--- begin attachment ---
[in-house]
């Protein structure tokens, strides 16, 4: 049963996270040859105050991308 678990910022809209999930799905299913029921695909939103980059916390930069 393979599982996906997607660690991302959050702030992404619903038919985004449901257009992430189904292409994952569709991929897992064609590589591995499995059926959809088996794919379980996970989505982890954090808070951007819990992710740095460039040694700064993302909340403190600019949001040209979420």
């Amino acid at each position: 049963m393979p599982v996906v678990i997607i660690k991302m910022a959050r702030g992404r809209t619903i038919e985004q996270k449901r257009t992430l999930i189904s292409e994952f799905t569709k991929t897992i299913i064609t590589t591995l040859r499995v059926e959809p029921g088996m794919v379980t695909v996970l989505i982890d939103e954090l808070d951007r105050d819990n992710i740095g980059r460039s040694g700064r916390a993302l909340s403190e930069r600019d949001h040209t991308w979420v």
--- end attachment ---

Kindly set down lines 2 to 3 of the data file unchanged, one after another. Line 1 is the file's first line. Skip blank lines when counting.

């Protein structure tokens, strides 16, 4: 049963996270040859105050991308 678990910022809209999930799905299913029921695909939103980059916390930069 393979599982996906997607660690991302959050702030992404619903038919985004449901257009992430189904292409994952569709991929897992064609590589591995499995059926959809088996794919379980996970989505982890954090808070951007819990992710740095460039040694700064993302909340403190600019949001040209979420």
């Amino acid at each position: 049963m393979p599982v996906v678990i997607i660690k991302m910022a959050r702030g992404r809209t619903i038919e985004q996270k449901r257009t992430l999930i189904s292409e994952f799905t569709k991929t897992i299913i064609t590589t591995l040859r499995v059926e959809p029921g088996m794919v379980t695909v996970l989505i982890d939103e954090l808070d951007r105050d819990n992710i740095g980059r460039s040694g700064r916390a993302l909340s403190e930069r600019d949001h040209t991308w979420v």